I sometimes wonder whether ad agencies really give a shit about producing advertising that really sells.
Now that I'm firmly entrenched back in the client side after a couple of years working for small agencies, it's starting to become a lot clearer.
Here's my story: I've got 16 years of marketing experience at a high level with some of the biggest companies in the world. I love advertising and communication. I reckon I'm pretty good at what I do, and my strategic skills are one of my strengths.
So one day I decided to start my own consultancy and become a freelance planner/marketer. I'd always wanted to work as a planner on the agency side and spoke to a lot of people in the industry who assured me that the ad game was crying out for strong, strategic client side experience.
I didn't disagree.
That was two years ago. I reckon I did some great planning work (and so did my clients and the agencies who I helped win a lot of new business for). True 360 degree planning - the way the top planners and articles in B&T and AdNews talk about how it should be done. With great results for the brands I worked on.
The only 'problem' was that it was all for smaller agencies (ad/design/promo).
I thought I had the skills for a bigger agency, but none of the bigger agencies were interested in me. I got nowhere with a lot of agencies and definitely nowhere with recruiters for the ad industry.
Through my own contacts though, I got so, so close to planning roles at Y&R, DDB and JWT. Even to the point of being offered a job (which changed dynamics somewhat when they changed the rate at the last minute to a 100% bonus system based on the amount of new business I brought in. But sorry, I don't work for free).
The real irony was that for all three agencies, not one of them had the guts to call me and tell me I didn't get the job. They just crawled back under the creative rock and went quiet. That's ok, I guess...I just find it strange given that their job is to communicate.
My problem? I was seen as a client, through and through. One of those people who doesn't really appreciate the power of great creative. Someone who makes life difficult for agency people because we're so narrow minded. Someone who might even think...horror, horror....that a Brand Power ad might actually be the best advertising outcome. And even though I hate Brand Power, sometimes it probably is the best option.
Sure, I love creative work and believe in the power of a great creative idea, but it's not always the best way to sell more product. When has an agency ever recommended that the problem is not advertising, but pack graphics or PR or sampling?
Meanwhile, every planner jumping off the plane from the UK seems to have no trouble picking up a guernsey. English accents go a long way here in Sydney. Fair enough - that's my competition. That's life.
But I've seen a lot of English planners struggle with planning disciplines taught in London put against briefs from volume driven FMCG clients where the goal is to sell 4 million loaves of bread to the average aussie living in Telopea, or Bayswater, or Woolawin. As a client, I haven't got time to wordsmith 3 words in a half day session, only to see them disappear in a puff of dust at the first creative presentation.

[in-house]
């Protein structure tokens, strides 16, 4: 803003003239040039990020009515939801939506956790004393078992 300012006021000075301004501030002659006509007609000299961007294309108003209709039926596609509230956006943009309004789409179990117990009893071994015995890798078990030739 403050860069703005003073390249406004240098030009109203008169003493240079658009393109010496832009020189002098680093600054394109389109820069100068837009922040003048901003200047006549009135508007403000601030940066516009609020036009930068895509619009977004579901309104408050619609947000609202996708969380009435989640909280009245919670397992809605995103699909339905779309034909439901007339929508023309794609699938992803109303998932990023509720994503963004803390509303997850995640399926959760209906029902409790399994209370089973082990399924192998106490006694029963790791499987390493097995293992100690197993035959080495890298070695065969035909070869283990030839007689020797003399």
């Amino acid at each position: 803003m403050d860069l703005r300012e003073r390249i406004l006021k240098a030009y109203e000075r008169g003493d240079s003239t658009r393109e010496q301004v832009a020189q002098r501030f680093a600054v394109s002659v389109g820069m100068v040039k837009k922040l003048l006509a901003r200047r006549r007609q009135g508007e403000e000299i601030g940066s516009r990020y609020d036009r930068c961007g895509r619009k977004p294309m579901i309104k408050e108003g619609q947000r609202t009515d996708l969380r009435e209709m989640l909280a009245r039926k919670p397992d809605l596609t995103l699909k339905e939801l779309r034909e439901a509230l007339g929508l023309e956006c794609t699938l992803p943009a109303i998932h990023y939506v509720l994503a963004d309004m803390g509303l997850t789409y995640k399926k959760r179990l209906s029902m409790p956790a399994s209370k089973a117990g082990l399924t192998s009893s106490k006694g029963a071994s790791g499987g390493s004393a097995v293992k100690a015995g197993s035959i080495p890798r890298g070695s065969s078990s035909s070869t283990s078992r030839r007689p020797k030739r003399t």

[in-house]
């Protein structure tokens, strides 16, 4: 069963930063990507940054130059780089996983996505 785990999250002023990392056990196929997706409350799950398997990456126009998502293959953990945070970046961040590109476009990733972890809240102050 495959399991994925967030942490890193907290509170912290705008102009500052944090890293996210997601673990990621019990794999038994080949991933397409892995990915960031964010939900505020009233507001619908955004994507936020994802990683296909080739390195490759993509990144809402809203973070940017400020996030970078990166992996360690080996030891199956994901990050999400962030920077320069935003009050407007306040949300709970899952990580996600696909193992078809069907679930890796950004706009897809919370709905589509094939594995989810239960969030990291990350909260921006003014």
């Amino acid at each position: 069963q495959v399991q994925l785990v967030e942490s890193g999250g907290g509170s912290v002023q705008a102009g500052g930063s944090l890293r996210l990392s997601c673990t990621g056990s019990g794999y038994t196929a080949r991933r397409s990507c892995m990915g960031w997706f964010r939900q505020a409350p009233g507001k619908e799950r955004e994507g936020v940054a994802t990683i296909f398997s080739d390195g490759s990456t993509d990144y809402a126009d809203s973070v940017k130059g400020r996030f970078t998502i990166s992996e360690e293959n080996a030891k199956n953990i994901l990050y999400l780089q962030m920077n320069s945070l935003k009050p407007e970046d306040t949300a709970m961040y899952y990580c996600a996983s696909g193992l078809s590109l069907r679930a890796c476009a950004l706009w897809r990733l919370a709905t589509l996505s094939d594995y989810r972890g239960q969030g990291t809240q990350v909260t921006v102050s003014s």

Am I pissed off? Yeah, a little.
I can count on two fingers the amount of planners who I think have really added strategic value to my brand. And none to those who have added strategic value to my non-brand related business (eg margin improvement, NPD, trade, internal comms etc). You know....the other stuff that makes money.
Most planners have been pretty rubbish. Sorry, let me rephrase....most planners are certainly not worth the value agencies charge for them over the course of a year. Bear in mind this is my experience, along with a couple of marketing directors I've talked to as well.
So back to my original point. Sometimes I wonder whether agencies really give a shit about producing advertising that really sells.
Because if they did, they would be more open minded about bringing in people who have a true open mind about the role of advertising. They'd be open to people from client side who can add so much insight to the way clients think and operate and add value from so many perspectives.
I think agencies are scared of people who don't see absolute creative work as being the God of Brands. It seems like it would almost be too threatening to have someone with client experience in the boiler room, diluting brilliant creative work with ridiculous client side ideas and insights and suggestions designed to increase sales.
Deep down, big agencies are creatively driven, not (client) sales driven. The end goal is advertising. The means is managing the client to deliver the most creative outcome.
In client land, the end goal is sales. Advertising is one means to deliver it. And I'm not sure things are changing in any hurry.
Is this blog topic inflamatory? Probably. Is there another argument here? Most certainly.
But I haven't seen the argument made too many times (eg never) and this blog entry and a glass of wine seemed like an interesting to do this time of the night.